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Thursday, January 21, 2010

Baie de L'Oiseau

Impossible to convey the thrill, the absolute delight, the quiet satisfaction - here we are, anchored in Baie de L'Oiseau, 236 years after Ensign de Rochegude landed here from L'Oiseau and claimed the place for the French and left his message sealed in a quart bottle which Cook's men found 3 years later and Cook replaced with his own added message. We are anchored opposite the little headland where that bottle was found and replaced. Brilliant sunshine, powder blue water, kelp patches, king penguins and seals on the beach about 500 metres away and the sounds of the penguins at least just like the Falklands. Seabirds - cormorants and other divers, Lovely Cape Petrels escorting us in. Last 15 miles on the wind in 25 knots and rising sea - interesting! Cape Petrels all the way! Worth every little thump of the headbang getting here from Cape Town. We have been lucky, once again but the plan worked perfectly and, for once, the Examiner was looking the other way. Spellbinding! Once in a lifetime exhilaration - more immediate than sailing out of the NW passage but comparable to Cape Horn.

I wonder how many other vessels have anchored here since de Rochegude. Far more than made the NW Passage although up there, the whaling ships in the Bering Strait, Chukchi and Beaufort seas must have numbered in the thousands on the western approach to Amundsen Gulf. And on the subject of Amundsen: From Malcom again:

AW, You are in good company. On 28 Nov 1910 Roald Amundsen in the Fram hove
to in sight of what he took to be Bligh's Cap while he waited until he
good get a clear fix on his position before sailing to Baie Morbihan. This
was while en route to his 1910 -1912 Antarctic expedition. Malcom

Roald Amundsen - someone else we have been following around. He was the first to sail the NW Passage, (we were the 77th vessel, the 114th transit) and here he is again. He completed the NW Passage at Nome in 1906 and was down here in Fram 4 years later. We visited Teller from Nome, where many years later he and Nobile ended their airship crossing of the north pole.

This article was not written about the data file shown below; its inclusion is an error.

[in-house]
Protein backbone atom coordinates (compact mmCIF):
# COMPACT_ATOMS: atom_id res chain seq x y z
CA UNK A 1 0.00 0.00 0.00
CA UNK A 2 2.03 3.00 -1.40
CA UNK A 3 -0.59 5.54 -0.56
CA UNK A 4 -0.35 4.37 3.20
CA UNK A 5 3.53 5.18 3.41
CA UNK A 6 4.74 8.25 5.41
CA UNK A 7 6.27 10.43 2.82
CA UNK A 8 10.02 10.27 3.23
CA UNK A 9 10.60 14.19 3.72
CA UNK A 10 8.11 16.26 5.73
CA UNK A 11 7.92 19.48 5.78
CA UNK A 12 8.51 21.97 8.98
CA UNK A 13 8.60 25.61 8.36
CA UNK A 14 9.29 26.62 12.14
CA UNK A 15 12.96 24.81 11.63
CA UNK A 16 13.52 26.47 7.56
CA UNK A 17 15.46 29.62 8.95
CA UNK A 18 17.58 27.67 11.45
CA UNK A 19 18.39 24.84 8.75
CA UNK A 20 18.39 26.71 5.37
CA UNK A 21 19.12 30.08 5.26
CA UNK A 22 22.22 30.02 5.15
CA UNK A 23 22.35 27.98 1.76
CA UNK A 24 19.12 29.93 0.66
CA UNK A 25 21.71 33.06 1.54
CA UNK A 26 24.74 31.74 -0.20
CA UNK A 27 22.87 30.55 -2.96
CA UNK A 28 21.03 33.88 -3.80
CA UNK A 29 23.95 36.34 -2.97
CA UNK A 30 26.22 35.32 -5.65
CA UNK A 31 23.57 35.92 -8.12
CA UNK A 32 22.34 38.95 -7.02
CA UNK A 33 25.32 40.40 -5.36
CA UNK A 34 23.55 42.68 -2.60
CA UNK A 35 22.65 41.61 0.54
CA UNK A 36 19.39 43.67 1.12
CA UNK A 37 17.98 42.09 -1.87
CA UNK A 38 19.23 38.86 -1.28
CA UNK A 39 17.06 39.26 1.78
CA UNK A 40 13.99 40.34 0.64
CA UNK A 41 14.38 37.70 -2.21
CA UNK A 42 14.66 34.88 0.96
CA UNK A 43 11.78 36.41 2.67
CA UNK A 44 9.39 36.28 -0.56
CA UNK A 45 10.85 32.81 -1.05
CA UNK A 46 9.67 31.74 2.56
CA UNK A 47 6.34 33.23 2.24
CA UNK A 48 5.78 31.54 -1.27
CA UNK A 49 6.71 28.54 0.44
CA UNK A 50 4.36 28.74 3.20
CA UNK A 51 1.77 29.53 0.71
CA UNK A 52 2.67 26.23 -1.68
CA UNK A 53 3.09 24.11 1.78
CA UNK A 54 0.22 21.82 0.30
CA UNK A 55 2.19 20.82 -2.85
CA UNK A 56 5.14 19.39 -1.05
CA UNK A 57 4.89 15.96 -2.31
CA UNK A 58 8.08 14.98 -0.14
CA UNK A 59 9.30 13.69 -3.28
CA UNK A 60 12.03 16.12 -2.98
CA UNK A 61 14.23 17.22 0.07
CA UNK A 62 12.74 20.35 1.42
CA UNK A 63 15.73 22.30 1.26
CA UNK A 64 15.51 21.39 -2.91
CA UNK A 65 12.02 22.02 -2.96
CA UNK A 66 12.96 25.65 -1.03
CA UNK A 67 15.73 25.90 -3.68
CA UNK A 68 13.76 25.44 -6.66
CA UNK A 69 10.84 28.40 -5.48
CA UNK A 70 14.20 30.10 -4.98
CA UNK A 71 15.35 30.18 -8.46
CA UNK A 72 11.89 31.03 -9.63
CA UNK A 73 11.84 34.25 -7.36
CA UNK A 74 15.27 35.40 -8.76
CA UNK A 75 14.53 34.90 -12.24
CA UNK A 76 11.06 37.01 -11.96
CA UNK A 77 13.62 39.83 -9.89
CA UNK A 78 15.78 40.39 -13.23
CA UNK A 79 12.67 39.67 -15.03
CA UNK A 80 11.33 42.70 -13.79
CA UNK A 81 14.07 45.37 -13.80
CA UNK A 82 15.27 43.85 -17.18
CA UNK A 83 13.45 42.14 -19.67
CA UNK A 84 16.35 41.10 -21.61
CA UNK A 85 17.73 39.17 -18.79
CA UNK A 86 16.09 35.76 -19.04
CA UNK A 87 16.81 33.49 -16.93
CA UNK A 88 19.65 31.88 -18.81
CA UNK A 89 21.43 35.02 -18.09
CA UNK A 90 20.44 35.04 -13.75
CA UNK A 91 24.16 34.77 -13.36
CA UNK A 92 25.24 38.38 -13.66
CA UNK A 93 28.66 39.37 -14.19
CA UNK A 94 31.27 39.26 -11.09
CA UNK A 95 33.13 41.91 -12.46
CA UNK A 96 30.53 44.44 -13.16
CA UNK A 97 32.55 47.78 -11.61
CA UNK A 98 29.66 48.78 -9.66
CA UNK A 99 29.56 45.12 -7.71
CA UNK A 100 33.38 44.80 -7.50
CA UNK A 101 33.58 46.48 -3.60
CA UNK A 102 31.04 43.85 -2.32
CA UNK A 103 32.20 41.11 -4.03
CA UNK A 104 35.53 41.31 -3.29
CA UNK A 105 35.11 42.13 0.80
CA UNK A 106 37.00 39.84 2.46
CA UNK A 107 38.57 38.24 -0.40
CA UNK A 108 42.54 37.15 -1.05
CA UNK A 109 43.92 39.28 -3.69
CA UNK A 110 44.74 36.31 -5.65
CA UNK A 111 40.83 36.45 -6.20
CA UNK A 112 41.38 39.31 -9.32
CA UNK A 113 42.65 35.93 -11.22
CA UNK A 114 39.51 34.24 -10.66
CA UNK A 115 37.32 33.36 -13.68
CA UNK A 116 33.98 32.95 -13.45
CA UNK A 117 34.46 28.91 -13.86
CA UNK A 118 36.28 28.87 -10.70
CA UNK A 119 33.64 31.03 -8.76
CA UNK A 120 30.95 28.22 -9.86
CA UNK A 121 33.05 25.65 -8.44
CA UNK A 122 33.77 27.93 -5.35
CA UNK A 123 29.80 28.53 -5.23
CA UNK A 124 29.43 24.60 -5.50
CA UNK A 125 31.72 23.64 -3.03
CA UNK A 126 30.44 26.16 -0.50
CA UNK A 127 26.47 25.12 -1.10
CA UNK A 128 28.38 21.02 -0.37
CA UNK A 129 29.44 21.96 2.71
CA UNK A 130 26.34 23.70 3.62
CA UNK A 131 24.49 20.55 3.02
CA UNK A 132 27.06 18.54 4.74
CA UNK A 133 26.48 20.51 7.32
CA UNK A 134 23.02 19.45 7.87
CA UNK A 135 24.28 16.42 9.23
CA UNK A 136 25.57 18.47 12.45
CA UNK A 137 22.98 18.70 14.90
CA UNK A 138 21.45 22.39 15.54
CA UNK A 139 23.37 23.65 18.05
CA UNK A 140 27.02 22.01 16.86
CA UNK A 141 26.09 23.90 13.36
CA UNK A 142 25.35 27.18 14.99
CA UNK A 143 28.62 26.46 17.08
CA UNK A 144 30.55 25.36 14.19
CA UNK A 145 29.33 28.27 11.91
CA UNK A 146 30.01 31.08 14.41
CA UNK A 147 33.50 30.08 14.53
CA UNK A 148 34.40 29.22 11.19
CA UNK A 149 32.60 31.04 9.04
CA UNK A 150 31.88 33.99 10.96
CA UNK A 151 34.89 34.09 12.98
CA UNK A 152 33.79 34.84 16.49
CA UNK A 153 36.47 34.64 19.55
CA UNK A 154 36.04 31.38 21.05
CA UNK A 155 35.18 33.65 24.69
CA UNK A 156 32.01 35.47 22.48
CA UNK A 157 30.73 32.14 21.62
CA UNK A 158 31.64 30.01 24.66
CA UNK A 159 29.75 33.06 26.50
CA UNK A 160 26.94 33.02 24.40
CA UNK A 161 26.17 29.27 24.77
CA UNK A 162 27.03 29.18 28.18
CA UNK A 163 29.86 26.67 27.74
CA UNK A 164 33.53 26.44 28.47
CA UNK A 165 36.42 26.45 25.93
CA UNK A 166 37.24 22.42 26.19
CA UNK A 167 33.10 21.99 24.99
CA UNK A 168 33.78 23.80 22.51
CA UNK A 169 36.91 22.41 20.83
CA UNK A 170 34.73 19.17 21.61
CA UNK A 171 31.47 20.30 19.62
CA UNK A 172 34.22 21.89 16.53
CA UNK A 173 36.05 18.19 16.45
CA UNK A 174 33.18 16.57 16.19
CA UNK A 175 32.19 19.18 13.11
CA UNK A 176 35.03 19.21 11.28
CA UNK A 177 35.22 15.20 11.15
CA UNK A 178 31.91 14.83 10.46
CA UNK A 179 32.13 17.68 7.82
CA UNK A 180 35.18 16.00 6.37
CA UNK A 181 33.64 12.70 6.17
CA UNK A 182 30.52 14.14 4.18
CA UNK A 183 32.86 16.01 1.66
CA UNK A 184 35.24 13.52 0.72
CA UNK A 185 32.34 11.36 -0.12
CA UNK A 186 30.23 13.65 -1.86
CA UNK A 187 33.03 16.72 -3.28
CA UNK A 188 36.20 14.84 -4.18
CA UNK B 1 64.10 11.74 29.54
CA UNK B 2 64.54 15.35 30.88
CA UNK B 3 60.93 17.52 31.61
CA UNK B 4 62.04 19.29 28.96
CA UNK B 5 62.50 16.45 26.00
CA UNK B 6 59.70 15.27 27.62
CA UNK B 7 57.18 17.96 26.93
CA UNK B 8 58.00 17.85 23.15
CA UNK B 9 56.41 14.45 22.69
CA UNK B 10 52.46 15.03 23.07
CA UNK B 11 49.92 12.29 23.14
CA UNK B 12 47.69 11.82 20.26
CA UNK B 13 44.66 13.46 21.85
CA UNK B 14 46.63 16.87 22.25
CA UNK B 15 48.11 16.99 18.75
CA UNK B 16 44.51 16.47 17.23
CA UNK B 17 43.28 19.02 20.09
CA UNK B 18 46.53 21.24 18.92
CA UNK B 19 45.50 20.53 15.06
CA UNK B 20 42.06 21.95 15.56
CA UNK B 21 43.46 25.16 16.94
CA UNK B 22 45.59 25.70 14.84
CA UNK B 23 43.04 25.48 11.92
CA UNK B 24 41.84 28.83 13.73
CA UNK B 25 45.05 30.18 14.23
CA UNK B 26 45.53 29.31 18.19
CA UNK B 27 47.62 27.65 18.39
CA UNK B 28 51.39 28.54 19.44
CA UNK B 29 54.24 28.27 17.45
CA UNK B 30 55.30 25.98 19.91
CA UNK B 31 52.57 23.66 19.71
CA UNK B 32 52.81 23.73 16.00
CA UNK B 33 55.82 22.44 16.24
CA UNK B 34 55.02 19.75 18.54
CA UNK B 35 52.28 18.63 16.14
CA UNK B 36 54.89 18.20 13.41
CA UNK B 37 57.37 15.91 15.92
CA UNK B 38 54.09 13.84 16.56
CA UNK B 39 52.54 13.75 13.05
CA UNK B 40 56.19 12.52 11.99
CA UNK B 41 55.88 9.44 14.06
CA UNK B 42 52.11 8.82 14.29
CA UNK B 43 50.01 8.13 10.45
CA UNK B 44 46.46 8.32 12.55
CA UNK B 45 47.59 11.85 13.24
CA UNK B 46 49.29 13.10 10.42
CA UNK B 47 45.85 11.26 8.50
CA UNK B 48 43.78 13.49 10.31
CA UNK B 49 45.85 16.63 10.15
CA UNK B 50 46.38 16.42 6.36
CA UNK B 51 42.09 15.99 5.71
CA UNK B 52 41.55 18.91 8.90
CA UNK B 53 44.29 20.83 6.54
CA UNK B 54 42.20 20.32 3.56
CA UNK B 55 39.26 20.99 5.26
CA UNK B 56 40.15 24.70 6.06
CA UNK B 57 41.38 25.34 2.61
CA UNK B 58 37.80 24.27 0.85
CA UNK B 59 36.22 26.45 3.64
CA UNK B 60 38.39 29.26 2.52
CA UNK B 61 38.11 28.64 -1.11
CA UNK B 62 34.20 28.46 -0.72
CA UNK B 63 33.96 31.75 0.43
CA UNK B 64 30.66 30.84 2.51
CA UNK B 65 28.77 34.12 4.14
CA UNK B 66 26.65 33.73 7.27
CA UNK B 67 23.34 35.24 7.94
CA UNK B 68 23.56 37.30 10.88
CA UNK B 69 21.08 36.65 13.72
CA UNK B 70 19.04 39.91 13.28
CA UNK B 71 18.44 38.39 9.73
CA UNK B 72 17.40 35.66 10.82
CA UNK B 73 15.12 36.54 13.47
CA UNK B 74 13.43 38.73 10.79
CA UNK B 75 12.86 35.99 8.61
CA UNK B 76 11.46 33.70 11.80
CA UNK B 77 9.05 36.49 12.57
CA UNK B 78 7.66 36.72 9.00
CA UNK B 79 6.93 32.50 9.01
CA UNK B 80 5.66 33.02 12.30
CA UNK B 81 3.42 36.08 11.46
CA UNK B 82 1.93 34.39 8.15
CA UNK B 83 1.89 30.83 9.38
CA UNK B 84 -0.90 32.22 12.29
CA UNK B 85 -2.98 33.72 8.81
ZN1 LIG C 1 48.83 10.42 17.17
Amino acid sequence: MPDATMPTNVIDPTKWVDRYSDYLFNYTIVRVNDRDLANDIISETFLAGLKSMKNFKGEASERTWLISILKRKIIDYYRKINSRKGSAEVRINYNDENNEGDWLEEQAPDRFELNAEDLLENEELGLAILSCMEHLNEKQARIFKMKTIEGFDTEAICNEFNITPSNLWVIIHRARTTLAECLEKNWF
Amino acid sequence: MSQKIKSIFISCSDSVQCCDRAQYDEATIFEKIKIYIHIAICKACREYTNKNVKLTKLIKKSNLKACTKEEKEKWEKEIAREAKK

We intend to wait here until the next big front has blown through - perhaps 48 hours - then sail for Port aux Francais. Unimaginably bleakly beautiful here - classic igneous landscape, thick moss, no other obvious vegetation except the Kerguelen Cabbage which I think we can see in little clumps. Binoculars only - we might try to land tomorrow if the wind dies but on the assumption that it is a national park, we will leave nothing but footsteps and take nothing away except photos. A massive igneous extrusion just to the south of us which looks for all the world like one of the President's faces on Mt. Rushmore - but transmogrified as a lizard.

Malcom, tks for advice - will try on departure.

Christmas Harbour

Sadly, I think the man is just about to thump penguins. I don't think the ones to his right are simply asleep.
Some other links:

On the Wikipedia page there is a map. Christmas Harbour is also known as Baie de l'Oiseau and is on the north eastern tip.
Posed by I in the UK

Penguins Ahoy

I just received an iridium call from Alex and Pete who are parked in
Christmas Harbour, Kerguelens. Alex was exultant, describing brilliant
sunshine, penguins, seals, amazing rocks, kelp. He said "Couldn't
have asked for anything better." They are not planning to land now as
it is a bit dangerous (I think wind / weather wise) but will be there
overnight and may land tomorrow. A lot depends on the next GRIB. They
may stay put until the next nasty has been and gone.
Alex says he hopes to upload a report in the next hour or so but it
depends on reception etc. He tried to call several times and it rang
here but with no sound from the other end. We're not sure if this is a
reception problem or penguin poo in the satphone.
I apologise if this upload appears twice. The previous one did not
appear on the blog at once as it usually does; as I have experienced
a similar problem before I have now transferred the message to upload
from the other computer.
I in the UK